Le 21-mars-06, à 02:50, Johnathan Corgan a écrit :
> Still, there is a certain appeal to shifting the question from "Why are
> we conscious?" to "Consciousness doesn't exist, so why do we so firmly
> believe that it does?"
What would it mean that "consciousness doesn't exist"? It is not just
hard to figure out what this would mean for "me" here and now; but it
seems to me that such an idea could lead to some philosophy promoting
the negation of the (first) person.
I can doubt there is a God, I can doubt there is a Universe, I can
doubt there is a universal wave function, I can doubt they are numbers,
I can doubt that something interesting about consciousness can be said,
and I can doubt that I am typing on a keyboard right now, but then I
can hardly doubt I am *dreaming* ---at least--- that I am typing on a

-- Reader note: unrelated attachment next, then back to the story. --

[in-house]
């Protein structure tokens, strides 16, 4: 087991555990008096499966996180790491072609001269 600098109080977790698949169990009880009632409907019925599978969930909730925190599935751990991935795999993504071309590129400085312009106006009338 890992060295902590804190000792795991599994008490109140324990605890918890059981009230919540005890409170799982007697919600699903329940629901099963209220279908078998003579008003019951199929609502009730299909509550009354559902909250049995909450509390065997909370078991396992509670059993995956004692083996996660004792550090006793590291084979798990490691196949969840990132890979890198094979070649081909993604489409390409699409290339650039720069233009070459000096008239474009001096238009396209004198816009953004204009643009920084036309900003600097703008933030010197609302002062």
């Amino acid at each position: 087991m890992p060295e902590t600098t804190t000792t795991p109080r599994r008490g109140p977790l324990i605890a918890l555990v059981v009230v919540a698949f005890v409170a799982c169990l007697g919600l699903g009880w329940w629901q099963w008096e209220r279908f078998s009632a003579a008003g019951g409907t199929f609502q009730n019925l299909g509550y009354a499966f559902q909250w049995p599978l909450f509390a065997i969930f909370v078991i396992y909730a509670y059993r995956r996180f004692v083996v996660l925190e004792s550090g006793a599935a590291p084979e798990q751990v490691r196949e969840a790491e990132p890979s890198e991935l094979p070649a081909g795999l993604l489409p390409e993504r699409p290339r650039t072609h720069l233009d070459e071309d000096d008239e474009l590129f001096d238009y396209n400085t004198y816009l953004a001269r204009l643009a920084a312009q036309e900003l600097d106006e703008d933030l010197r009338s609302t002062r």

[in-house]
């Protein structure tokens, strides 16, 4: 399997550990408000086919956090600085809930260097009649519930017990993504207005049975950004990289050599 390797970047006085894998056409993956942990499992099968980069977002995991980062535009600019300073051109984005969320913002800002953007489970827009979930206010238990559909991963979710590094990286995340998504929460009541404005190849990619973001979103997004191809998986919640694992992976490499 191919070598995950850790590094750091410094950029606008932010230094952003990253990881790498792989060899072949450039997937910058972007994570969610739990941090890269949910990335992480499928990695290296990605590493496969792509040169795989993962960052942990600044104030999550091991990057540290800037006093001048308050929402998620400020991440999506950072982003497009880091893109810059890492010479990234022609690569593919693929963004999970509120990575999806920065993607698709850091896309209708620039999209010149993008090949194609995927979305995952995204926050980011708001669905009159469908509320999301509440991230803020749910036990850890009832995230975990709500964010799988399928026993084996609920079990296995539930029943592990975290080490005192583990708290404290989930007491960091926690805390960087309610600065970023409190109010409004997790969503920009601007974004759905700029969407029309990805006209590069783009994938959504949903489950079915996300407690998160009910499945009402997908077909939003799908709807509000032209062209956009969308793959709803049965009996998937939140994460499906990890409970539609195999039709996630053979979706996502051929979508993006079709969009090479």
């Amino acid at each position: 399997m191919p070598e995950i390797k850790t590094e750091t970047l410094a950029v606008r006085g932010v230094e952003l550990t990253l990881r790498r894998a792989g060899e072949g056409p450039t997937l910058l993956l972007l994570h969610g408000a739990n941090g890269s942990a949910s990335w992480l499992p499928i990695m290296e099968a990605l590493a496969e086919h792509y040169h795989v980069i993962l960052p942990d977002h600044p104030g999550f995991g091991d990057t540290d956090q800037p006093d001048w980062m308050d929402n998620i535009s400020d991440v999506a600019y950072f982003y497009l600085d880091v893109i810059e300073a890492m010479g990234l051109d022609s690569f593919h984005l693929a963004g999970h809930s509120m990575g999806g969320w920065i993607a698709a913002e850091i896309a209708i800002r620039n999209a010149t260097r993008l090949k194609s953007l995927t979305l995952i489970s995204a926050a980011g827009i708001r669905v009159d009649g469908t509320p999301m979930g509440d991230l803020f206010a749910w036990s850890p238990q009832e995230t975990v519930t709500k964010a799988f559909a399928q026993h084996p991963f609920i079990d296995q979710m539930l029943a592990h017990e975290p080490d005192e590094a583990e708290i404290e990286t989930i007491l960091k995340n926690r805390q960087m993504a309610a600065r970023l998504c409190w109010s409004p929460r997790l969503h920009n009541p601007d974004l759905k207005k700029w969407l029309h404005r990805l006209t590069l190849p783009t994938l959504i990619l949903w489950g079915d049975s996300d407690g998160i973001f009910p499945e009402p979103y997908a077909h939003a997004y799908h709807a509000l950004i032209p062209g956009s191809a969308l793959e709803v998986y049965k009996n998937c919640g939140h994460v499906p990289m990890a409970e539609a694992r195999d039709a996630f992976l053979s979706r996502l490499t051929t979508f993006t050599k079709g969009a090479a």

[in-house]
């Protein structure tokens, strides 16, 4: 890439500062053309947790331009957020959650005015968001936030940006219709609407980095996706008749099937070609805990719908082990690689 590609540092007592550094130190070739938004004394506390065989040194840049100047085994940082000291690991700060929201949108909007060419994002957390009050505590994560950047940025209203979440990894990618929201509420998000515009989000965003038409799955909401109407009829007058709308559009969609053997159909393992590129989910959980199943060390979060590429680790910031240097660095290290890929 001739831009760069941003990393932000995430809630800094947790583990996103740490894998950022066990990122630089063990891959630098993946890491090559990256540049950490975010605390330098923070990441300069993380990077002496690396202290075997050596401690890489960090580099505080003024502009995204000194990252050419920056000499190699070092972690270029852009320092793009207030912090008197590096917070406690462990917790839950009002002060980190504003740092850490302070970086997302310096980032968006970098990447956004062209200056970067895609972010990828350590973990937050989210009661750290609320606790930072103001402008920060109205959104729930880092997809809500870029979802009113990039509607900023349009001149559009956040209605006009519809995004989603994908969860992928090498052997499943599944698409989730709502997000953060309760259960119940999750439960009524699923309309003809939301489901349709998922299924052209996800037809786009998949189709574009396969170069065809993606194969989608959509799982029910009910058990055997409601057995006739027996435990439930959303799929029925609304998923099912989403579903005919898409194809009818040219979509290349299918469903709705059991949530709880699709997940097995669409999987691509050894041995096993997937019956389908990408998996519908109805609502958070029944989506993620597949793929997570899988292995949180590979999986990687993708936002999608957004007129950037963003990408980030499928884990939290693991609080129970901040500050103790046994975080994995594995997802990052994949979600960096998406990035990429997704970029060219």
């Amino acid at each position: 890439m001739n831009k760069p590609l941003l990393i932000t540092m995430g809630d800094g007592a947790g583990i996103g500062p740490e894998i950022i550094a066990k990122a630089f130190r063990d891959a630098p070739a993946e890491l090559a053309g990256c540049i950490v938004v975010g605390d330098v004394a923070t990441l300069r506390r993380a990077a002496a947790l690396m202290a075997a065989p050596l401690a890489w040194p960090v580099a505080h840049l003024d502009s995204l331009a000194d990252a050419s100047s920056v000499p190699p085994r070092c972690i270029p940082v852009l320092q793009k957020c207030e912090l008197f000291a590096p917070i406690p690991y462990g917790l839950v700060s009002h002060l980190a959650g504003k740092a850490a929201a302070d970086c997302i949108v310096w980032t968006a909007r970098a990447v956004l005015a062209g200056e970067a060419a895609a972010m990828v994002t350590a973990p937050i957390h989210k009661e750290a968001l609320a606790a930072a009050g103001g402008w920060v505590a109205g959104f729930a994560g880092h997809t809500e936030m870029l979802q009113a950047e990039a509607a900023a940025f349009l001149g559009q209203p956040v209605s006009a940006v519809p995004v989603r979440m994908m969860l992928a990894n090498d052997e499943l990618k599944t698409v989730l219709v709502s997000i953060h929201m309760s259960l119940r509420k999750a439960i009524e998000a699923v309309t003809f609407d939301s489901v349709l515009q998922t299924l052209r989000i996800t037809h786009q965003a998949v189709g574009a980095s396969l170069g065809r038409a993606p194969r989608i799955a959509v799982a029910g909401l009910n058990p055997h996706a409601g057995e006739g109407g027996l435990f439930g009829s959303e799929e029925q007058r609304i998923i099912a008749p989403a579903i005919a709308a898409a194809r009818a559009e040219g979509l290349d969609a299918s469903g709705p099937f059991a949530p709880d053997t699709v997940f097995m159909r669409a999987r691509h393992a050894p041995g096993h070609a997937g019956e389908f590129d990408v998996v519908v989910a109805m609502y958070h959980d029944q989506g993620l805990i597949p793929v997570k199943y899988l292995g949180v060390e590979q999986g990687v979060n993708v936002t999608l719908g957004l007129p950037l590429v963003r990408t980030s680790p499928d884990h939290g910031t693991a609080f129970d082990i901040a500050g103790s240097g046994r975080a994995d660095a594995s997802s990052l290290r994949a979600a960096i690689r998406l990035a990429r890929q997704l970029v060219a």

keyboard right now, and that what I am writing make sense even I fail
to convey it, which actually I can doubt too (because for all practical
purposes I don't doubt at all that if am conscious you are too).
Consciousness is just a peculiar inescapable believe in a reality
whatever that reality could be. It is that thing without which there
would be no inquiries, nor interrogations. I suspect it arises in
relatively self-moving entities, in part to avoid the possible
collisions or to handle them.
PS Formidable meeting at London. Otto Roessler coined the idea of
consciousness as a form of prison which is coherent with the "many
world" "interpretation" of QM and/or comp. Roessler shares with me a
common and unfortunately rare understanding of Descartes mainly about
the necessary relation imposed by his Mechanism between rationality and
humanism. You can look here (but it is in German):
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